Greyscale Colors, Which Do You Use


tahoebrian5
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It varies so much based on your printer/plotter. I have drawings set up so they print well on my HP110 but if I send a job to the UPS store they are too light. Trial and error. One thing I try to do is use the stock colors that are clickable in CA. I used to make custom colors but that is a waste of time and I have heard that CA performs best with their stock colors.

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In the professional photography world, color and shades of greyscale are calibrated to an ICC Profile. (International Color Consortium)  

 spectrophotometer like a ColorMunki Design is used to calibrate both the computer monitor and printer/plotter.  Other devices are used to calibrate a camera for each lighting change.

 

I own a ColorMunki, my monitors and printers are calibrated to an ICC Profile, their color and greyscale are dead on.  All ICC Profile calibrated devices will match.

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Another variable from printers/plotters could be the paper being used.  Each paper requires a custom ICC Profile for each printer.   The profile must be selected during the print process.    The same printer, with two different papers, will produce varying color and shades of grey unless they are calibrated/profiled for each paper and printer combo.

By the same token, the same paper could give varied results from different printers unless they are profiled.

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In the professional photography world, color and shades of greyscale are calibrated to an ICC Profile. (International Color Consortium)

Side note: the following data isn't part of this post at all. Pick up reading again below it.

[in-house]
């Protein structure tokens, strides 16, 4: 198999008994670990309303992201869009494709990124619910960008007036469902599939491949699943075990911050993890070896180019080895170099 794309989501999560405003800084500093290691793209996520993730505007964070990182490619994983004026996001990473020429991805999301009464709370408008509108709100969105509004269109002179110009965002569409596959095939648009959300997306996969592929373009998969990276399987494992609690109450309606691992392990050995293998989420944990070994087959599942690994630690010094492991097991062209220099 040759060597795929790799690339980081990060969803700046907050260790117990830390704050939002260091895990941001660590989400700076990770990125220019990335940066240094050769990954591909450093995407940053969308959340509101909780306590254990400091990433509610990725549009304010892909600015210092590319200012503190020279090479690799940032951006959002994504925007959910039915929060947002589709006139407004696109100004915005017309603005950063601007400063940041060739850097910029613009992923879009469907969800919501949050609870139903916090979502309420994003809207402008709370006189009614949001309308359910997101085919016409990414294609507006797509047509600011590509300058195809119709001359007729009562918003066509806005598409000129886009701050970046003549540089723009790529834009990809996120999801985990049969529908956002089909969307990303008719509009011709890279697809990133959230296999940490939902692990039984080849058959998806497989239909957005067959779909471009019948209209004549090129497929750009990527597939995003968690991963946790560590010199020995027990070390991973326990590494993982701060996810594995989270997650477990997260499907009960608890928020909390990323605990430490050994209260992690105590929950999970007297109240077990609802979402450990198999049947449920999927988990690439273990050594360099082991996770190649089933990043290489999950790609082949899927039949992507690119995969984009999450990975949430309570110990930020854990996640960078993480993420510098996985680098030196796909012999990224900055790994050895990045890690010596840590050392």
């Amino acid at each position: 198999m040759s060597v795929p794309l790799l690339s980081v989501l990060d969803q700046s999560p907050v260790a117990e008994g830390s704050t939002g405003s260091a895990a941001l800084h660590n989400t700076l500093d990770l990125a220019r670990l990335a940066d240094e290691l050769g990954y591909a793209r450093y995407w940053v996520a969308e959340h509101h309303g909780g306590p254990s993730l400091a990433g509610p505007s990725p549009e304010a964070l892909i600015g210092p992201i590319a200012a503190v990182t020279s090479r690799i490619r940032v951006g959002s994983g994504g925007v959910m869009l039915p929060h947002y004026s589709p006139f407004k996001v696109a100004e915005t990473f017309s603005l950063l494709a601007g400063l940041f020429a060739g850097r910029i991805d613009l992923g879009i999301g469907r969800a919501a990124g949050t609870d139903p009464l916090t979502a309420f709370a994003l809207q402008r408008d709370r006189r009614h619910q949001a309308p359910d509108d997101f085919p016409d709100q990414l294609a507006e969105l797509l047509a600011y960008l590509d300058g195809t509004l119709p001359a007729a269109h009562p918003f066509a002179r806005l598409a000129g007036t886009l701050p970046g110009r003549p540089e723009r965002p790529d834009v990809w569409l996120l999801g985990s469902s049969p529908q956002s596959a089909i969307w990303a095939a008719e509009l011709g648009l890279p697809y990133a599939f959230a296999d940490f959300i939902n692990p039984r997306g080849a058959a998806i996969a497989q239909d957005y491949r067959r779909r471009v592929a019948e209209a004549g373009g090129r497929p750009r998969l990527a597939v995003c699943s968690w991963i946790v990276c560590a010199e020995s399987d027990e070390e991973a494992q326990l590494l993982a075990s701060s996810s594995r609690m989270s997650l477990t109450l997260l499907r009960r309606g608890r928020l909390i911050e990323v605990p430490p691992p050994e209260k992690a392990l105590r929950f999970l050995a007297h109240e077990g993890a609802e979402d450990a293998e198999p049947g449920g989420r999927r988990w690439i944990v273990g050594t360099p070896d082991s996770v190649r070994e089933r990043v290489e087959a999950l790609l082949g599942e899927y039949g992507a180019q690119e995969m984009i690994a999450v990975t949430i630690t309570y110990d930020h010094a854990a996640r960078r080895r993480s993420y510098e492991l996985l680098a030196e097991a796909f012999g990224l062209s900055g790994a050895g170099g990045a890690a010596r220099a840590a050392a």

spectrophotometer like a ColorMunki Design is used to calibrate both the computer monitor and printer/plotter.  Other devices are used to calibrate a camera for each lighting change.

 

I own a ColorMunki, my monitors and printers are calibrated to an ICC Profile, their color and greyscale are dead on.  All ICC Profile calibrated devices will match.

Wow, I read this twice and still pretty sure this may not be in English. No idea what this means. :)

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Wow, I read this twice and still pretty sure this may not be in English. No idea what this means. :)

The XRite ColorMunki is a device that sells for about $450.  You hang it on your computer monitor and it adjusts the color.  Then it prints a sheet with many colors.  You use the same device to scan it.  Now your monitor and printer match. They also matches every other calibrated monitor and printer.

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Wow, that is way more info then I knew was out there. Good to know and probably a must have for doing accurate color schemes.

What I'm getting at is much simpler.. Just what colors give a 60% transparency for example. In autocrash I used 10% thru 90% for different things and it really adds a lot to the presentation if done right.

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I've seen references to ICC a couple of times when I was playing with printer settings....now I know who to go for help if I ever need to be dead on for colors.  For now I'll continue to use stock colors as previously mentioned.  It never ceases to amaze me how much expertise is available on this forum!!

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